The startup scene also includes Naked Pizza, a rapidly expanding health-food chain with franchises in 11 U.S. states and Dubai, started by Big Easy native and social innovation guru Robbie Vitrano. There’s Kickboard, whose founder, Jennifer Medbery, arrived in New Orleans after a Teach for America tour of service and put her computer science degree to work by writing software that helps teachers track their students’ progress. And there’s Cordina, a company that has made millions selling pouch-packaged booze, sort of like Four Loko meets Capri Sun. They thank The Idea Village for helping them secure venture capital. The nonprofit has connected nearly 1,800 entrepreneurs with free consulting and $3.1 million in funding. Its prodigious alumni exceed $100 million in revenue annually. But so far most haven’t proven to be job generators: Every entrepreneur incubated leads to little more than one new local job.
Many entrepreneurs say they have a hard time finding qualified workers. “We graduate 400 computer science majors a year from our state schools. That’s it,” says Kenneth Purcell, founder and CEO of iSeatz, a firm that makes software for travel companies. “And if I’m hiring 20 to 30 people a year, that’s [nearly] 10 percent of the total population of computer science grads. That’s ridiculous.”
While businesses around the country can relate to Purcell’s tech recruiting frustrations, the challenges run deeper in New Orleans. The economy is still dominated by flagging or unstable industries like hospitality, dirty energy, and shipping. The housing rental market is inflated. The violent crime rate is 80 percent higher than the national average. And then there is the matter of inequality, an entrenched problem exacerbated by Katrina. While white New Orleanians saw their median household income rise between 1999 and 2009 to $57,807—a figure that puts them above the typical white American household—black families watched their income dwindle to a little more than half that.
Everyone agrees that economic development in New Orleans needs to address inequality, education, and crime. But “there is a perception that some of the entrepreneurship is not a very diverse community, it’s principally white and affluent, and maybe not inclusive in the context of thinking about how it might interface with New Orleans as a place,” says Morgan Williams, a fair housing lawyer and cofounder of Social Entrepreneurs of New Orleans.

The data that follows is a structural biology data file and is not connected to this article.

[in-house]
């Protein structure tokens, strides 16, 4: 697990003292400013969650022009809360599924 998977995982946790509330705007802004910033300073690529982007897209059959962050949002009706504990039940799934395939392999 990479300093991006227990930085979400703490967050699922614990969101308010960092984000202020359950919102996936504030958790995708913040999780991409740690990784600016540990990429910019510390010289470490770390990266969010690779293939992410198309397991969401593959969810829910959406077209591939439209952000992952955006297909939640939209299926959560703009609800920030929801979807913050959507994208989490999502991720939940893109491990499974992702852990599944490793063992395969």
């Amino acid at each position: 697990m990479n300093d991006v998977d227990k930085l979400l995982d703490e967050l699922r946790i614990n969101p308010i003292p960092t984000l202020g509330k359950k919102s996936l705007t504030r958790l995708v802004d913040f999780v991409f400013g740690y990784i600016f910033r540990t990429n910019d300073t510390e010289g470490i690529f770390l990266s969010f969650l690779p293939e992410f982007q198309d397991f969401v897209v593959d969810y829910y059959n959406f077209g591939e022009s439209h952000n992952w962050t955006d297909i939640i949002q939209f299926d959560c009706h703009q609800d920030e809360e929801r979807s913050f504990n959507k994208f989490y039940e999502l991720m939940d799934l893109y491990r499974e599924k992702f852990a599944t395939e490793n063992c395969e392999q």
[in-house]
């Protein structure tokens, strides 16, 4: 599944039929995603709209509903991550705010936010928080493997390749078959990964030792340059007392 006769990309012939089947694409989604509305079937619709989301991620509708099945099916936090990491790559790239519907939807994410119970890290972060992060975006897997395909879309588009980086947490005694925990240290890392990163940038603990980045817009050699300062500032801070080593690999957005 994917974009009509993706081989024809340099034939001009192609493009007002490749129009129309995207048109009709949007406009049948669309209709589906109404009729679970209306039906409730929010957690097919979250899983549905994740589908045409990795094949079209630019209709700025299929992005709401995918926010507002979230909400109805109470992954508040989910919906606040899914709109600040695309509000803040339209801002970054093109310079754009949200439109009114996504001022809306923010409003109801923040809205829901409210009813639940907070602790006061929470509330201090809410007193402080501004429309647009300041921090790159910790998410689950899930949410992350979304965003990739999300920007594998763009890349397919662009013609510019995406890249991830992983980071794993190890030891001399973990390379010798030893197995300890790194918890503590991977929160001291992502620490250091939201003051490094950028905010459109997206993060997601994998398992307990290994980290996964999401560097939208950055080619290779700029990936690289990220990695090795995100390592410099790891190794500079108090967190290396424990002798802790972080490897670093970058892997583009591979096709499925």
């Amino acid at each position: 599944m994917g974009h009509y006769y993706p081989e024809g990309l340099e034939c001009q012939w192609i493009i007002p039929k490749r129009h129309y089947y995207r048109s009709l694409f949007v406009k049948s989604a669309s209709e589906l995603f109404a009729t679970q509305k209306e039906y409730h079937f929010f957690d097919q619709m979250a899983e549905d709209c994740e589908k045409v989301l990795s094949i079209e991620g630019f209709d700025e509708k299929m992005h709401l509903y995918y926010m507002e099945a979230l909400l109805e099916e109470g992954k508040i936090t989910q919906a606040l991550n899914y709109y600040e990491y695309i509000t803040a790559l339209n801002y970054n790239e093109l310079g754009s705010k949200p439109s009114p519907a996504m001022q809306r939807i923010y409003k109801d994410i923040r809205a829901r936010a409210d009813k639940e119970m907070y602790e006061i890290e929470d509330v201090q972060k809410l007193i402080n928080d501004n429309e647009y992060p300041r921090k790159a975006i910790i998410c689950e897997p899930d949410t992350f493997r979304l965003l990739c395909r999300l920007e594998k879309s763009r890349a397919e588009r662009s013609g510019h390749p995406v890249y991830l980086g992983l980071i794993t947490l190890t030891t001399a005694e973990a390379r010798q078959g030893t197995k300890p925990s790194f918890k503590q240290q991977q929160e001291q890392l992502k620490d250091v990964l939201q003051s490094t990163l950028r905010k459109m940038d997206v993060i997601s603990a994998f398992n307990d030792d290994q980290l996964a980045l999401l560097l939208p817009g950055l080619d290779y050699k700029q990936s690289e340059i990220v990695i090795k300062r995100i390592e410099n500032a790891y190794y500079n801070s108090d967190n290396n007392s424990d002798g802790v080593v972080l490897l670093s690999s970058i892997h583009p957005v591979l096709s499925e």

Other experts argue that an influx of educated creative types actually exacerbates some civic problems. “Without question, they increase the price of real estate, they gentrify neighborhoods, and other groups get marginalized,” says Elizabeth Currid-Halkett, associate professor of urban planning at the University of Southern California. “That debate about whether the creative class is good for everyone is pretty long-standing.”
The idea that attracting a “creative class”—educated, entrepreneurial professionals who often freelance or create their own jobs—could revive a modern city was articulated in a 2004 best seller by urban planning professor Richard Florida. I emailed him to ask if he thought this strategy would benefit all New Orleans residents.
“The creative class is the core force of our future economic growth,” he replied. But “we also have to upgrade jobs in our service sector. This is the key to lifting a large number of individuals out of poverty.”
New Orleans has projects in the works that will create service jobs down the road, including plans for a billion-dollar hospital, but it’s hard to say whether these will be enough to replace the high-paying blue-collar jobs eliminated by a postindustrial economy. A less optimistic vision of the future is that of an affluent class of professionals fed, nursed, and entertained by an echelon of servers, divided largely along racial lines.
There’s a logic to spending redevelopment dollars to attract entrepreneurs: They’re mobile, they’re affluent, and they’re often hiring—resulting in a multiplier effect as they naturally become New Orleans evangelists. Contrast that with the cost of bringing back far-flung former residents: After Katrina, billions of dollars were set aside to bring evacuees back to the city. Now the coffers are nearly empty, and tens of thousands of survivors still haven’t returned.
“Many of them are in better places now,” says Eskew. It’s the flip side of disaster capitalism—for many, the city is no blank canvas.
Hours before Katrina hit, Yvahn Martin was at a late-night street party, watching brass bands play. It didn’t occur to her to evacuate—she had weathered other hurricanes. Plus, she was planning a housewarming party for that weekend. The refrigerator in her new apartment was stocked with food and booze. At 5 a.m., her mom called and threatened to come get her if she didn’t leave. Two hours later, Martin, four friends, a dog, and the housewarming refreshments were packed into a Mississippi-bound SUV. “Everyone was just sort of terrified,” she says. Martin had graduated from Tulane in 2003 and decamped to Los Angeles to pursue a film career and make a reality TV pilot about dance. It took a year to realize Hollywood wasn’t her thing, and she returned to her mom’s house in New Orleans.
“I started working in production. I started selling real estate. I was in a theater company. And then I was doing nightlife promotion for Camel cigarettes,” she says. “I had to have four jobs.”
Six weeks before Katrina hit, she had finally made enough to move from the second floor of her mother’s house to an apartment of her own—on the first floor. When it was consumed by 8-foot floodwaters, the original footage of her TV project was destroyed, along with most of her possessions. The levies had broken. No one was going back. “We were all really emotionally wrecked and kind of, like, shell shocked, not knowing what to do.”